As part of his company’s E3 Expo announcements, Microsoft Chairman Bill Gates unveiled a “vision” a “Live Anywhere” service which will span Windows Vista, the Xbox Live online service, and mobile phones in an immersive online gaming community. Within the Live Anywhere service, each primary platform would be able to tie in to a larger gaming service, providing access to game components and community elements. In a demonstration, Microsoft showed an Xbox 360 gamer using Live Anywhere to invite a PC user to an online game, a cell phone user modifying a race car’s attributes, and a PC user using a Windows-based paint program to alter the appearance of a car which was then raced using an Xbox 360.
“Microsoft is probably the only company that can pull this off,” said Gates, emphasizing Live Anywhere would produce myriad new opportunities for developers. Live Anywhere would be architected as an extension of Microsoft’s existing Xbox Live online service; Microsoft announced no pricing or availability details for Live Anywhere.
While Microsoft might not have Live Anywhere ready to roll, the company was happy to tout its position as the only manufacturer shipping a next-generation console system with its Xbox 360. Microsoft Chairman Bill Gates predicted the Xbox 360 will have sold some 10 million units worldwide by the time competitors Sony and Nintendo get their Playstation 3 and Wii products to market, and furthermore that over 160 games will be available for the Xbox 360 by the end of 2006. Gates also offered teaser footage of the third installment of Microsoft’s popular Halo franchise, which will apparently involve an alien assault on Earth’s surface. The third Halo game is expected to ship in spring 2007, about the same time as a Peter Jackson-produced Halo feature film should be hitting theaters.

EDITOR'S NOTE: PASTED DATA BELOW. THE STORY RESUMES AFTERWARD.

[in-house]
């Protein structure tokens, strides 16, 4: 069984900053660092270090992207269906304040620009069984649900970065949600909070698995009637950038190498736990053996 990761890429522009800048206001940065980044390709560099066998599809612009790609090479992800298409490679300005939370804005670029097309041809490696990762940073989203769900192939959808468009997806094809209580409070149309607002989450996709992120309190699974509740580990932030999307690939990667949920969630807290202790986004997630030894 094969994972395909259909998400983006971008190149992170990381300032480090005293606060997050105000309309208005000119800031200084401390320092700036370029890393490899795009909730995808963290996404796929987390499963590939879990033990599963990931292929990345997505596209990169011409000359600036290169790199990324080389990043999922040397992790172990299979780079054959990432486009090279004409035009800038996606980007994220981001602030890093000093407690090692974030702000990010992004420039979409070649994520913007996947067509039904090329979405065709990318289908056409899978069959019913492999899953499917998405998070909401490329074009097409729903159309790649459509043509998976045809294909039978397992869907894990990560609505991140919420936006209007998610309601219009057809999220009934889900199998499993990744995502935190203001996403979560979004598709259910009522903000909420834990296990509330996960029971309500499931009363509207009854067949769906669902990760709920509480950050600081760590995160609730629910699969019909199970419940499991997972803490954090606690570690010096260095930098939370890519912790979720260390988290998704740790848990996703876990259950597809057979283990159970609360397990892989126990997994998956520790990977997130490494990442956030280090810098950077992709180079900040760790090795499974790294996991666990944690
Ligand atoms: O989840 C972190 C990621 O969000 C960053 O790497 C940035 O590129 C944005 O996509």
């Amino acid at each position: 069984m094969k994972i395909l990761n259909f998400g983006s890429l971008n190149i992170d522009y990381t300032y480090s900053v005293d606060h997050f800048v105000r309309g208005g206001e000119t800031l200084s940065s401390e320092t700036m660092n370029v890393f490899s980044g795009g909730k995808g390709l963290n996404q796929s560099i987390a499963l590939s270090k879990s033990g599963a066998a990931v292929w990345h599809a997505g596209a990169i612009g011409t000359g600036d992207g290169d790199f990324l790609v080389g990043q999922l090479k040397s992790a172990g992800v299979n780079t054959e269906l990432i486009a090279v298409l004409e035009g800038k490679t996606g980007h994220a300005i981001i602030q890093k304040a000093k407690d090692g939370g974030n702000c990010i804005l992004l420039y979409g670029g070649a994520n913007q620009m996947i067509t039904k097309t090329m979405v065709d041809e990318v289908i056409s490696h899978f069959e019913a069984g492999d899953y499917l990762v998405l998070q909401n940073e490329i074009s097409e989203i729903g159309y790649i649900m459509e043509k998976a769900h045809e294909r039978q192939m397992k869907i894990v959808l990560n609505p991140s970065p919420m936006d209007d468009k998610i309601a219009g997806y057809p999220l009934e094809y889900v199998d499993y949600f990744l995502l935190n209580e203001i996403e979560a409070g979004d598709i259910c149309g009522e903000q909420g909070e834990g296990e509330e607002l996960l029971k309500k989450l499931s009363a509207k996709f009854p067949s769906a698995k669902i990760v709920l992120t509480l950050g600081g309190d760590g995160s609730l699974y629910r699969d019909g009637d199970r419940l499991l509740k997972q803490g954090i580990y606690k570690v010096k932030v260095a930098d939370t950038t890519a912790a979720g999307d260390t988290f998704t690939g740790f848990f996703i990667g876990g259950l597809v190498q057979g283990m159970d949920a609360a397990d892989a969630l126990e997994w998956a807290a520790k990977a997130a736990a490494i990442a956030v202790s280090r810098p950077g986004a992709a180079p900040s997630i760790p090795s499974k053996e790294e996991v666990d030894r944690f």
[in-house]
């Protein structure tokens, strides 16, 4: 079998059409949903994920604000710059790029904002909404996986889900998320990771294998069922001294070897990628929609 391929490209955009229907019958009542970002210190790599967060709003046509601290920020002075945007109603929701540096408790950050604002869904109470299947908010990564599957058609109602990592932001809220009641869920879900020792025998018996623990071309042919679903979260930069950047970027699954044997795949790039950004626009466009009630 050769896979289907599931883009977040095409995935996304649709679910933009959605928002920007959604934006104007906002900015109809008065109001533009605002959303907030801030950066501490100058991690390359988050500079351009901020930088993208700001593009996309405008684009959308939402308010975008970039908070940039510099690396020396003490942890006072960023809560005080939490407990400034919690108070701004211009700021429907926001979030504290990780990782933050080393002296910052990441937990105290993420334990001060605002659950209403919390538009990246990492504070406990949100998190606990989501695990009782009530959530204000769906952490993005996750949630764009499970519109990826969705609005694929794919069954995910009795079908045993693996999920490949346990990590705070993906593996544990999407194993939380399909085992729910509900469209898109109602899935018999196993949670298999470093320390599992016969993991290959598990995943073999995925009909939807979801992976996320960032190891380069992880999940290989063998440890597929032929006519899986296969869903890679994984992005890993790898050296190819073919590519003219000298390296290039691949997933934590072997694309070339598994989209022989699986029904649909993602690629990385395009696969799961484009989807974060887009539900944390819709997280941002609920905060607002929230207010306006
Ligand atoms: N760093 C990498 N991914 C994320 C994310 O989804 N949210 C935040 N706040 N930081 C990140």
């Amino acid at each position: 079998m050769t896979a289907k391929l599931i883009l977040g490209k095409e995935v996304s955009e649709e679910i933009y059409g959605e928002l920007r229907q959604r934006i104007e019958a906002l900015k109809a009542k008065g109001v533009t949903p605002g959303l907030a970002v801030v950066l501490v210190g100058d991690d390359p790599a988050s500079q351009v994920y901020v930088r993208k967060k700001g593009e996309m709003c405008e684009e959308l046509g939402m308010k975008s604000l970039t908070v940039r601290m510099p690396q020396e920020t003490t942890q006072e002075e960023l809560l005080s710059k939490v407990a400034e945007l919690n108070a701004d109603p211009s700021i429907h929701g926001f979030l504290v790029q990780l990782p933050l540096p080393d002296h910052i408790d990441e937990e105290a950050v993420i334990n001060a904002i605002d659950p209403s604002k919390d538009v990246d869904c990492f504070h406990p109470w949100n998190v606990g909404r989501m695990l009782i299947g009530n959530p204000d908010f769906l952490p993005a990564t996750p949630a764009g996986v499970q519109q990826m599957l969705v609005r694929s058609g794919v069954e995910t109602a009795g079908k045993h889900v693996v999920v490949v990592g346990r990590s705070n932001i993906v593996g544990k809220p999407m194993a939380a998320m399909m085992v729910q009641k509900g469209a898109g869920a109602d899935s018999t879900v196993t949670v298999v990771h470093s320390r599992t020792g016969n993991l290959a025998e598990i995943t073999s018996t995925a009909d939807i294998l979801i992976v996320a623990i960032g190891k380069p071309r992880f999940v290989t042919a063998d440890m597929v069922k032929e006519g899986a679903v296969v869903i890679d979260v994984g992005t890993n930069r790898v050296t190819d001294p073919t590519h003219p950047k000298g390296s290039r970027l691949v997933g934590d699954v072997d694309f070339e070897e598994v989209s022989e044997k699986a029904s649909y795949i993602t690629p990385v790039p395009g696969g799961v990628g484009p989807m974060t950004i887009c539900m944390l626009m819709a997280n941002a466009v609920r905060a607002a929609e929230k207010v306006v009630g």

MIcrosoft also highlighted forthcoming gaming titles, as well as a series of gaming accessories the company plans to being to the Xbox 360 in time for the 2006 end-of-year holiday buying season:
- The Xbox 360 Wireless Racing Wheel uses wireless technology and force feedback to add realism to games like Project Gotham Racing, including a steering wheel, brake and accelerator pedals, and a clamp to latch the whole thing to a desk. While the units can be used wirelessly via batteries, apparently they need wall power to offer force feedback.
- The Xbox 360 Wireless Headset will enable wireless voice chat over the Xbox Live network: soon you’ll be able to dis your online opponents in real time without taking your hands from your game controls.
- The Xbox Live Vision video camera will enable Xbox Live Gol users to customize their gamer picture, sent photo messages, and engage in real-time video chat over the Xbox Live service. (Unlike the other accessories Microsoft trotted out, the Live Vision Camera actually has availability details: it’ll be available in the North America and Europe Sept 19, 2006, and in the rest of the world February 10, 2007.)
- The Xbox 360 Wireless Gaming Receiver for Windows will enable Windows PCs to utilize Xbox 360 gaming accessories, including the Racing Wheel and Wireless headset.
- The Xbox 360 HD DVD Player (previously covered here in DT) will enable Xbox 360 owners to play HD DVD movies using their gaming system; it’ll ship with the Xbox 360 Universal Remote.
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